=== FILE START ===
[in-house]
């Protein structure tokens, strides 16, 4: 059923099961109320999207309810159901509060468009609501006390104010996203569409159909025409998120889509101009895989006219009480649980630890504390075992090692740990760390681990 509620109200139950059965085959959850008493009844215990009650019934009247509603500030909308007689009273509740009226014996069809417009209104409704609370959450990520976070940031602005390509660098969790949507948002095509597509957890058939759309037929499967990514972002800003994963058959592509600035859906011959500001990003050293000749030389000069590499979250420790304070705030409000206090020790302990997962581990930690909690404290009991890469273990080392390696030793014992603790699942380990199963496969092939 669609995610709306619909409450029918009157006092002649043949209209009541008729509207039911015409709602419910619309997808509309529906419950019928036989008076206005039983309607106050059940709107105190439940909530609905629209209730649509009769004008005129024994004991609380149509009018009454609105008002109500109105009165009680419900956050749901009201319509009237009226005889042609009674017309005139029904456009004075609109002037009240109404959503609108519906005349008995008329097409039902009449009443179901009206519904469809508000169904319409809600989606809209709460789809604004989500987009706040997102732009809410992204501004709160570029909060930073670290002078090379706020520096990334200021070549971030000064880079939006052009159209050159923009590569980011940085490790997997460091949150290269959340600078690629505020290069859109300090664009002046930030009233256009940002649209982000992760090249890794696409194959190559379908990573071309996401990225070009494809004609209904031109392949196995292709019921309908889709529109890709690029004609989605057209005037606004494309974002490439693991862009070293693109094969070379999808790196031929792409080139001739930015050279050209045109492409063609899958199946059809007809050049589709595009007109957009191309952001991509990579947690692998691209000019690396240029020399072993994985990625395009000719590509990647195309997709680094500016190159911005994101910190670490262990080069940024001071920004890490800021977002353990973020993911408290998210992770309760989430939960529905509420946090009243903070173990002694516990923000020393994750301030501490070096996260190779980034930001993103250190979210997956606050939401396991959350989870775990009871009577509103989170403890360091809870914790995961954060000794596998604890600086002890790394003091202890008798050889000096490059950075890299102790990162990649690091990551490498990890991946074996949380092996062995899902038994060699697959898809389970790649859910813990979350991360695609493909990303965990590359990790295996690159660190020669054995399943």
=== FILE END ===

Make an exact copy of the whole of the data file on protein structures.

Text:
[in-house]
């Protein structure tokens, strides 16, 4: 059923099961109320999207309810159901509060468009609501006390104010996203569409159909025409998120889509101009895989006219009480649980630890504390075992090692740990760390681990 509620109200139950059965085959959850008493009844215990009650019934009247509603500030909308007689009273509740009226014996069809417009209104409704609370959450990520976070940031602005390509660098969790949507948002095509597509957890058939759309037929499967990514972002800003994963058959592509600035859906011959500001990003050293000749030389000069590499979250420790304070705030409000206090020790302990997962581990930690909690404290009991890469273990080392390696030793014992603790699942380990199963496969092939 669609995610709306619909409450029918009157006092002649043949209209009541008729509207039911015409709602419910619309997808509309529906419950019928036989008076206005039983309607106050059940709107105190439940909530609905629209209730649509009769004008005129024994004991609380149509009018009454609105008002109500109105009165009680419900956050749901009201319509009237009226005889042609009674017309005139029904456009004075609109002037009240109404959503609108519906005349008995008329097409039902009449009443179901009206519904469809508000169904319409809600989606809209709460789809604004989500987009706040997102732009809410992204501004709160570029909060930073670290002078090379706020520096990334200021070549971030000064880079939006052009159209050159923009590569980011940085490790997997460091949150290269959340600078690629505020290069859109300090664009002046930030009233256009940002649209982000992760090249890794696409194959190559379908990573071309996401990225070009494809004609209904031109392949196995292709019921309908889709529109890709690029004609989605057209005037606004494309974002490439693991862009070293693109094969070379999808790196031929792409080139001739930015050279050209045109492409063609899958199946059809007809050049589709595009007109957009191309952001991509990579947690692998691209000019690396240029020399072993994985990625395009000719590509990647195309997709680094500016190159911005994101910190670490262990080069940024001071920004890490800021977002353990973020993911408290998210992770309760989430939960529905509420946090009243903070173990002694516990923000020393994750301030501490070096996260190779980034930001993103250190979210997956606050939401396991959350989870775990009871009577509103989170403890360091809870914790995961954060000794596998604890600086002890790394003091202890008798050889000096490059950075890299102790990162990649690091990551490498990890991946074996949380092996062995899902038994060699697959898809389970790649859910813990979350991360695609493909990303965990590359990790295996690159660190020669054995399943």